With human space exploration moving to private ventures, Valentina Tereshkova's courage - stunning the world when, on 16/6/1963, she broke through to become the first woman in space - is all the more remarkable.
The event is of infinite value and impact in the history of Women's Rights and their continuing efforts to gain equality.
Valentina was one of only 4 finalists (of 5 chosen) - out of 400 applicants - to be selected to the Female Cosmonaut Corps. The Soviets - First with a satellite (Sputnik/ 1957) - First man in space (Yuri Gagarin/ 1961) - made a total commitment to place a woman in space at the earliest possible time.
It is imperative to point out that - in complete contradistinction - America's FLAT (First Lady Astronaut Training Programme), featuring 13 highly skilled female pilots who qualified - after 25 were tested - (many of whom outperformed their male counterparts who were placed in the Mercury 7 Programme) was shut down before it was ever implemented. Pleas by 2 of the women in the Programme to a House Special Subcommittee on Science and Astronautics are ignored when - for absolutely no apparent good reason - the panel decides that training women would be detrimental to America's Astronautical Programme. It would be just over 20 years -20/6/1983 - from the date of Tereshkova's flight that Astrophysicist Sally Ride becomes the first American woman in space, serving as a Mission Specialist on the Space Shuttle's 7th mission.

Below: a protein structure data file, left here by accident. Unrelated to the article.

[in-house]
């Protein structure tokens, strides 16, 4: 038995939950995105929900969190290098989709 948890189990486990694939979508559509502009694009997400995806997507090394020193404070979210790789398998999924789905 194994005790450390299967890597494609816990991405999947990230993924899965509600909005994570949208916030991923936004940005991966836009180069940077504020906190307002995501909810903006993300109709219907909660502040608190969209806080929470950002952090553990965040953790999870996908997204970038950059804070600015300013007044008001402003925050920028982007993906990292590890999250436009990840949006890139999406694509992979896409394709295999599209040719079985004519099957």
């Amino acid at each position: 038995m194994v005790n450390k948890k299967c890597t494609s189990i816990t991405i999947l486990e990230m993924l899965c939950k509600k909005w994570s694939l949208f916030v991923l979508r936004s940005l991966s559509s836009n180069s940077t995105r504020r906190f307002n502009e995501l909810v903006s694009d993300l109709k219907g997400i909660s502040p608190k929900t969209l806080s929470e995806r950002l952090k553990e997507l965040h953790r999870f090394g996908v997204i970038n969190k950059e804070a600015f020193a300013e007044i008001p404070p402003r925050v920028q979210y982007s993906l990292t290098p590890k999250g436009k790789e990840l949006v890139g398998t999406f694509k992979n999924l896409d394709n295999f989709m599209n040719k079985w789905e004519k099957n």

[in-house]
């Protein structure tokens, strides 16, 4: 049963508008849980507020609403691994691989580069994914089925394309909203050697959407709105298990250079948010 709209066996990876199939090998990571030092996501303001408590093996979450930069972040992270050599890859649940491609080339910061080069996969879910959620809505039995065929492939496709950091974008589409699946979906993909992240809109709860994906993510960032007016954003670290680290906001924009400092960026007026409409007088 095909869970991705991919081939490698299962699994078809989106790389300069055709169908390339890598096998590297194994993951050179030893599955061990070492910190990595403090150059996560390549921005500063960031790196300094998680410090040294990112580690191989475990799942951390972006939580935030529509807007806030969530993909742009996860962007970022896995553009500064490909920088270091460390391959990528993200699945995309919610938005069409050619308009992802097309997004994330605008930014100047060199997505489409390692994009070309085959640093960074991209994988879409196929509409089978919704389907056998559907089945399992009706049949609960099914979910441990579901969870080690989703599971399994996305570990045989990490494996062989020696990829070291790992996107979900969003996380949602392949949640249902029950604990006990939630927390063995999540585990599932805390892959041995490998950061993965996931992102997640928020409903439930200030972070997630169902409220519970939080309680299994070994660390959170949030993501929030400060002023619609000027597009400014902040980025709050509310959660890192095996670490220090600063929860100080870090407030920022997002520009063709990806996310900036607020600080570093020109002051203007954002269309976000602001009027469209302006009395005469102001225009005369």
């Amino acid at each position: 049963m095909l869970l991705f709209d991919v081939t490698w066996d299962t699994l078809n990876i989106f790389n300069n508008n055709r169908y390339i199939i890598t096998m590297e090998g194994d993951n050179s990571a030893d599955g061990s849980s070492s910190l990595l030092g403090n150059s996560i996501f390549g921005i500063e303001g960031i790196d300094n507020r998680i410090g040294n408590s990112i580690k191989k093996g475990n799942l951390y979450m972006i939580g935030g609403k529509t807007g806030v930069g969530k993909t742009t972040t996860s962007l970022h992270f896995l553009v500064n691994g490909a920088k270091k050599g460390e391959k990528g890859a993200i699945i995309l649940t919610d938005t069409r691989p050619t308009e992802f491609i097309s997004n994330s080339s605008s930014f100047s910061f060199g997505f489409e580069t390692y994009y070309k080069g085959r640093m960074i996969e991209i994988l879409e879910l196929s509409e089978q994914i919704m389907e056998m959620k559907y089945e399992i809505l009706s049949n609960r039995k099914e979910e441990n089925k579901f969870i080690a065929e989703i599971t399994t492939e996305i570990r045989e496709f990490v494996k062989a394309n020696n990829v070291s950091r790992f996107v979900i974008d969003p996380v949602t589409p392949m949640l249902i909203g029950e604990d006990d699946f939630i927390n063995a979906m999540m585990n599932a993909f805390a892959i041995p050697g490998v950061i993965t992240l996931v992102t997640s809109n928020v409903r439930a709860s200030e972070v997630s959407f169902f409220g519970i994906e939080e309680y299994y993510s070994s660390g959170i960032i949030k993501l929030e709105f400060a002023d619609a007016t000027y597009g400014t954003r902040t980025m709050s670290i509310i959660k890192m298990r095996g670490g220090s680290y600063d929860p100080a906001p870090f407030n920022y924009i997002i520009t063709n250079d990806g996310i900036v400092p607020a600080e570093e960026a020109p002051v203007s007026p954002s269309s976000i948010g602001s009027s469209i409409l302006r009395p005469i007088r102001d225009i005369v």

Valentina had an interest in parachuting from her youth, trained at the local Aeroclub, and made her first jump at 22 (21/5/1959). Her jumping experience contributed greatly to her being chosen as a Cosmonaut. Training included weightless flights, isolation and centrifuge tests, Rocket Theory, Spacecraft Engineering, 120 parachute jumps and Pilot Training on MIG-15 jets.
Following a flawless 2-hour countdown, her Vostok 6 enjoyed a perfect launch. Ten years younger - just over 26 - than America's youngest Mercury 7 Astronaut, Gordon Cooper, Valentina displayed tremendous physical courage and great stamina.
Her 71 hours - 48 earth orbits - constituted more flight time than the combined hours of all American Astronauts who had flown prior to her mission.
Though she suffered nausea and discomfort for much of the flight, Valentina - call sign, CHAIKA ("SEAGULL") - maintained a Flight Log, took photographs of the horizon and communicated by radio with fellow Cosmonaut Valery Bykovsky - at one point only 5 km away - whose 5-day Vostok 5 mission was launched 2 days before hers, and who landed only 3 hours after Valentina.